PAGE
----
So why does the Singaporean government seem to aloof on Tan? I don’t believe that they have the share from his profit – it’s rather the very annoying Asian concept of ‘saving face’. One explanation on why do Singaporeans control the fixing industry rather than the Chinese is because the islanders speak English and the passport has very good reputation. Being a small nation, Singaporean passport holders can travel the world effortlessly under the radar. And even after this scandal is known worldwide, they are protected from law and media scrutiny simply because of that saving face thing. Not just from ‘mere outsider’ but from the Malay minority and neighbors. Chinese and Indian Singaporeans cannot afford to live with the fact that they can be baddies too. The government cannot live with the fact that it lives from dirty money. And they are lucky again – the world pays more attention for bad news from China than from the unassuming Singapore.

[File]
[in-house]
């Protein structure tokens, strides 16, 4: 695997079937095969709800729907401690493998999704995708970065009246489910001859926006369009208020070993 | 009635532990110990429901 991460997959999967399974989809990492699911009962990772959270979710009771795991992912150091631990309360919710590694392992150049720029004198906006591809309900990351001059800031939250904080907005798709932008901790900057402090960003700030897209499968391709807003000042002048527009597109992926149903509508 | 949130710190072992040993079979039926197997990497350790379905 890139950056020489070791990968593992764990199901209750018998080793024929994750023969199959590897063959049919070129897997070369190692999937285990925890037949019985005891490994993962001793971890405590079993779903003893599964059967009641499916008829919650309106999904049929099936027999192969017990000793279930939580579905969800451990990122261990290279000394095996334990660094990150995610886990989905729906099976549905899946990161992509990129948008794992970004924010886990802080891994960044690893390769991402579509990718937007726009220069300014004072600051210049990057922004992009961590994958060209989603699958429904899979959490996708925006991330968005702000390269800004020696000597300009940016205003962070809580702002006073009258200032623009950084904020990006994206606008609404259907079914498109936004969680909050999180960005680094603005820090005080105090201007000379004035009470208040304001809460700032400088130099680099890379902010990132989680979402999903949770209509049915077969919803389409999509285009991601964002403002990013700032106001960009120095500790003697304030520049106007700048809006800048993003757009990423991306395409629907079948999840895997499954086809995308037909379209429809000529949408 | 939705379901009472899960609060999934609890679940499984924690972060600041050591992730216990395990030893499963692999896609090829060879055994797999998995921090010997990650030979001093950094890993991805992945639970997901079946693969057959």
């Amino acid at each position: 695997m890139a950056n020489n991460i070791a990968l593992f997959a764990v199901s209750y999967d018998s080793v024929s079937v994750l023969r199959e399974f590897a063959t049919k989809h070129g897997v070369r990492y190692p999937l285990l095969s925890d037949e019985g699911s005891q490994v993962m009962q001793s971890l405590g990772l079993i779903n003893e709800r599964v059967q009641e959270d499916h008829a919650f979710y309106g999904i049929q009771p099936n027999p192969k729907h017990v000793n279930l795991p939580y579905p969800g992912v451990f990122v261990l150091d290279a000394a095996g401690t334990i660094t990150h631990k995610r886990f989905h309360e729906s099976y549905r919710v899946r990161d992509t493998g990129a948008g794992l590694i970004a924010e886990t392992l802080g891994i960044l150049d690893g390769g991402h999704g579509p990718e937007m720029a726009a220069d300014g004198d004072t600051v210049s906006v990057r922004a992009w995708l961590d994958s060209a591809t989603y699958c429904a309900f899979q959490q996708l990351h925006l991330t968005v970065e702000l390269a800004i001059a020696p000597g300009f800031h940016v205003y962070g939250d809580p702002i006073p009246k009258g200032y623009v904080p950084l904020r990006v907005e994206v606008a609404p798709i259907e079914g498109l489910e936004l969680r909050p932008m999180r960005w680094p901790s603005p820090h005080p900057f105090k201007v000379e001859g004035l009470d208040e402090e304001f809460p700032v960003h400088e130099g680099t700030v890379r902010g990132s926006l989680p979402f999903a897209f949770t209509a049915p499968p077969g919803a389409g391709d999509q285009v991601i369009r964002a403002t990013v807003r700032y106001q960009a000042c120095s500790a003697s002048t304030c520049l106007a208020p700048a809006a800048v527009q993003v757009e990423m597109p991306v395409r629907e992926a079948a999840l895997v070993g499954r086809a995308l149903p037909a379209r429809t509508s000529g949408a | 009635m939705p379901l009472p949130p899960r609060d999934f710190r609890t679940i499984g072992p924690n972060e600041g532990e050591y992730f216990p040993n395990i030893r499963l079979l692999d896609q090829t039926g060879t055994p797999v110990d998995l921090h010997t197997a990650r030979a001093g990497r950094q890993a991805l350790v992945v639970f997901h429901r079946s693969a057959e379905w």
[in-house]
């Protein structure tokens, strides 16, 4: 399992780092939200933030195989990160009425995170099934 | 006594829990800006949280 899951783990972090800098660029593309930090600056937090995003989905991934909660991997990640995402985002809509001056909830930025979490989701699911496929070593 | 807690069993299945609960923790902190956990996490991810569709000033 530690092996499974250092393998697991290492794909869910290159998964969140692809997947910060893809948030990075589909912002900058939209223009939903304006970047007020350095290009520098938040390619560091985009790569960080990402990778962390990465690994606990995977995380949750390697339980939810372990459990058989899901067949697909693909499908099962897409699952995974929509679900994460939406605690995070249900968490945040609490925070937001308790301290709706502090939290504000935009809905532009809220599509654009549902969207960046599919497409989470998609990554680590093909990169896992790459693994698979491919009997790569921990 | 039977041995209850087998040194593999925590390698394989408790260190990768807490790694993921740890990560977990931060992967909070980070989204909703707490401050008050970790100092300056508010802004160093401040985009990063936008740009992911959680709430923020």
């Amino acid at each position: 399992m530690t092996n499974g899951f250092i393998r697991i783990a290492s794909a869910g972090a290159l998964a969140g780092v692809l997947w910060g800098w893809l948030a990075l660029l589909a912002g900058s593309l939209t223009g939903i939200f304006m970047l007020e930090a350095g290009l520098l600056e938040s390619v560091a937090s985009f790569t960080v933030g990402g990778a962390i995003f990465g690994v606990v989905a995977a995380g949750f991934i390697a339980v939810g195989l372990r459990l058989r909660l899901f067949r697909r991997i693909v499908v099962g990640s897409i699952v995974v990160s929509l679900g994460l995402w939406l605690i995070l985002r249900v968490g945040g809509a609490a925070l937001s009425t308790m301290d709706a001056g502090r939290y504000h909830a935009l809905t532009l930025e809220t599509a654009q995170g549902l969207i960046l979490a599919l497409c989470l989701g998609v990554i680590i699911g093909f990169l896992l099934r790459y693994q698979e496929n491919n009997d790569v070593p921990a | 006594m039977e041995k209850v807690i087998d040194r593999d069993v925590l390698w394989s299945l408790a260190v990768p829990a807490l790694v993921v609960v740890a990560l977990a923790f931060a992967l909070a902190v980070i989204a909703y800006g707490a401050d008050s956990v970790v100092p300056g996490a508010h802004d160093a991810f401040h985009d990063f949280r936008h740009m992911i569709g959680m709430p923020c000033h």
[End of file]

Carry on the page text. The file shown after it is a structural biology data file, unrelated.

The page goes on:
And so, the result was the destruction of Southeast Asian teams in the first round of 2015 AFC qualification. Jordan – Singapore 4-0. Thailand – Kuwait 1-3. Iraq – Indonesia 1-0 (that was okay, actually). Qatar – Malaysia 2-0. Vietnam – UAE 1-2. Saying that ‘we suck’ isn’t enough. Putting too much attention on English football (only for 4-5 teams, actually) while looking down on local football is the issue. Southeast Asia and China have their asses kicked by West Asia and they are supposed to angry about that, not just merely shrugging (Hong Kong got my credit for holding Uzbekistan 0-0). And yeah, Singapore disappoint again. Big time.